In its essence COUNTIF is an advanced version of the basic COUNT Function. Whereas with COUNT you simply specify a range of cells and ask Excel to tell you how many there are, this function allows you to specify additional criteria. You could, for example, ask Excel to tell you how many cells within a range are greater than 4 or contain the name James.

The basic formula is as follows:

=COUNTIF(RANGE,CRITERIA)

As with COUNT this formula can only be used with a single range of cells, however it is very useful nonetheless. Here’s an example dataset that might benefit from the use of COUNTIF:

There are a number of questions here that we can answer using the COUNTIF Function, for example:

How many days is James on call for?

How many times is a member of staff expected to be on call for 4 hours or more?

Since we already know how to select a range of cells for the first half of the formula, we’ll concentrate on the criteria.

In the above image I’ve given several examples of how you can specify the criteria you want to use. We have several basic options to choose from:

· Ask Excel to count the cells that are equal to an exact piece of text

· Ask Excel to count the cells that are equal to another cell (Text or number)

· Ask Excel to count the cells that meet the criteria of a specified formula

Any time you’re not using a cell reference as the criteria for a COUNTIF formula you will need to enclose your criteria in inverted comma – This is true even if you’re using a formula. This is unusual for Excel Formulas and it’s something that often catches people out.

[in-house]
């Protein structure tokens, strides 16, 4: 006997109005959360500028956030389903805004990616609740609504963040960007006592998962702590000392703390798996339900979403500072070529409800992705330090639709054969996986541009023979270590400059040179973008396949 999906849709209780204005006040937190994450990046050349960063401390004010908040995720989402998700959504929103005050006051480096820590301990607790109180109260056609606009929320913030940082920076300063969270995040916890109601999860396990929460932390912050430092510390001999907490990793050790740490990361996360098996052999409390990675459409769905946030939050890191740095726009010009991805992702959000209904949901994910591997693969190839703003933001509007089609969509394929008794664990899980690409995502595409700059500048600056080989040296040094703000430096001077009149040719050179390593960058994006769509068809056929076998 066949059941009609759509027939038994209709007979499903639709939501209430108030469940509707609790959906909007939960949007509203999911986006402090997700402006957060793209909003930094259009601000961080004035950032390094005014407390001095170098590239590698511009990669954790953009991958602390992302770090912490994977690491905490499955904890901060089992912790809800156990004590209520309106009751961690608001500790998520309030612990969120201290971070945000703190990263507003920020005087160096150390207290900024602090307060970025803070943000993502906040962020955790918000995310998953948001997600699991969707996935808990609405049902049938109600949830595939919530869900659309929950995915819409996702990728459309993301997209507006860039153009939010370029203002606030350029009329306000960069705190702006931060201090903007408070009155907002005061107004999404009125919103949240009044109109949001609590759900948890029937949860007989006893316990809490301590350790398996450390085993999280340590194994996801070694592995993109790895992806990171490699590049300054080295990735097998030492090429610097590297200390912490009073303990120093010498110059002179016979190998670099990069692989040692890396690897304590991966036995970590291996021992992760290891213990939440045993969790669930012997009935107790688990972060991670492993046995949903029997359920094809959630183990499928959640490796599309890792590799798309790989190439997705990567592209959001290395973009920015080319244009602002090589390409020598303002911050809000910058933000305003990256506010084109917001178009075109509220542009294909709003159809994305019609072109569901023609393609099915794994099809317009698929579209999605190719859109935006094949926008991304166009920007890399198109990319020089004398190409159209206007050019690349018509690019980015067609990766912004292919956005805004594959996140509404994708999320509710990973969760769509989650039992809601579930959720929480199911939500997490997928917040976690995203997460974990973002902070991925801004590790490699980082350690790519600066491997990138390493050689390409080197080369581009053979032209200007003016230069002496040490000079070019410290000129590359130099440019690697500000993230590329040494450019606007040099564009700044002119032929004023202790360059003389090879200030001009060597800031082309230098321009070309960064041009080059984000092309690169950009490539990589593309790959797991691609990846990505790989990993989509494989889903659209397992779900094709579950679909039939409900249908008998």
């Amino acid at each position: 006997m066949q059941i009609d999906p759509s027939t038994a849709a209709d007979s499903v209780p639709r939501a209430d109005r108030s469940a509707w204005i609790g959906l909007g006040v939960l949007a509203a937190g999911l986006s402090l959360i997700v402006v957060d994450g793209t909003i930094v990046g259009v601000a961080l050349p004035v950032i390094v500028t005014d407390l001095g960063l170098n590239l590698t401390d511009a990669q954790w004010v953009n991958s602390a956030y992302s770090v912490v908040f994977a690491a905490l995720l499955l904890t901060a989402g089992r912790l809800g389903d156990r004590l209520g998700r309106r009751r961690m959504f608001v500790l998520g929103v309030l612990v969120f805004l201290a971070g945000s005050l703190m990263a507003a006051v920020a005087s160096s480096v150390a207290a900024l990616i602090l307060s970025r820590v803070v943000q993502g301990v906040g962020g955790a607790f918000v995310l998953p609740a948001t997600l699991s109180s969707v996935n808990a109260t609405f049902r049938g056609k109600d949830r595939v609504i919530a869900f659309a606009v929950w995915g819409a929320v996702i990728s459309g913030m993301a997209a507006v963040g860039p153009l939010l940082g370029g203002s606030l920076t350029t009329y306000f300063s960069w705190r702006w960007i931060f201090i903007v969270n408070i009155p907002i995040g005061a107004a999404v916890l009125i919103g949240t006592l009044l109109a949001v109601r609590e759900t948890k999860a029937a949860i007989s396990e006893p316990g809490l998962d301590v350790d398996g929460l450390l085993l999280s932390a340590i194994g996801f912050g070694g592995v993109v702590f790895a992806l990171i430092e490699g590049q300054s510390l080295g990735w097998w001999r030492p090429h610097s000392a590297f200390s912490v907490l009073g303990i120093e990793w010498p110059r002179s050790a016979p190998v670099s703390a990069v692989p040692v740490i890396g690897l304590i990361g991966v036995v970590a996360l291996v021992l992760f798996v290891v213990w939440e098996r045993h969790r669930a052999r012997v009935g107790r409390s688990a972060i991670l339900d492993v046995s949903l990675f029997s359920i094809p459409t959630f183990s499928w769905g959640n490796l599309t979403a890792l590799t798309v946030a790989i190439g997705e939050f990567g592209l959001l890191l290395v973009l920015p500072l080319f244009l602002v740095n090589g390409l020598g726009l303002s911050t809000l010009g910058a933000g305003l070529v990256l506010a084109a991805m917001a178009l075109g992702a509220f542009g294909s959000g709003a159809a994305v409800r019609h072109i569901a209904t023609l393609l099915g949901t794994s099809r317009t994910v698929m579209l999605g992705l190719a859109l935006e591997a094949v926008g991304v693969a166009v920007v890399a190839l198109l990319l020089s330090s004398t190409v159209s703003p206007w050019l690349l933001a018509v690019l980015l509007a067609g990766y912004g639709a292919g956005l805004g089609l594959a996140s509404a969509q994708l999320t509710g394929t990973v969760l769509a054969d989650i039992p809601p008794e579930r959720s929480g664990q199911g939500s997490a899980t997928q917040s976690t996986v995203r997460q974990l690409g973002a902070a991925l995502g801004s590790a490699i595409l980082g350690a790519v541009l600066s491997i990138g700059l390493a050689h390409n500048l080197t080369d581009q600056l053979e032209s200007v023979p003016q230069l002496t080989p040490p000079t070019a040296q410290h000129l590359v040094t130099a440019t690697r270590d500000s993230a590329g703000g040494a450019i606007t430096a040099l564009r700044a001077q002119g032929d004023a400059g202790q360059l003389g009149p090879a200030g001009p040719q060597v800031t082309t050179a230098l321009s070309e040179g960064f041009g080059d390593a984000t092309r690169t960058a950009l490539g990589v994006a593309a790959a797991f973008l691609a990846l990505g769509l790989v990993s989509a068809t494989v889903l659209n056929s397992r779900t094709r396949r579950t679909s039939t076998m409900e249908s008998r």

In column C of the above example you’ll see that I’ve included two formulas that are both requesting the same information – How many times is James on call? Clearly the answer is 3, but let’s examine how the criteria have been put together.

The first criteria is simply “James”, there is no need to include an equals sign before this criteria. In this case we’re asking Excel to match cells in the specified range against an exact piece of text and tell us how many were identical. In the second example I’ve used a cell reference instead, F6, which also contains the word James. Again there is no need to include an equals sign, and of course the cell you’re referencing against could include whatever text or number you desire.

In column D I’ve again demonstrated that a cell reference can be used as criteria, in this case it’s F7 which contains the number 3. The second formula in this column is more interesting – I’ve asked Excel to tell me how many cells in the specified range are greater than or equal to 4. As explained above this formula must be enclosed in inverted commas. Here are a few examples of formulas you might want to use as criteria:

Equals: =

Greater than: >

Less than: <

Greater than or equal to >=

Less than or equal to <=

Does not equal: <>

*The ‘Does
not equal’ formula often catches people out because it’s not the standard mathematical
symbol, which is ≠, and nor is it the standard programming symbol which is !=*

So for example a complete formula might look like this:

=COUNTIF(D3:D9,<=4)

If we apply this to our example we’ll get the answer 2, because only rows 5 and 9 contain numbers which are either less than or equal to the number 4.

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If you’re still struggling with the COUNTIF Function you might find it helpful to have another look at the Getting started with Excel formulas page.

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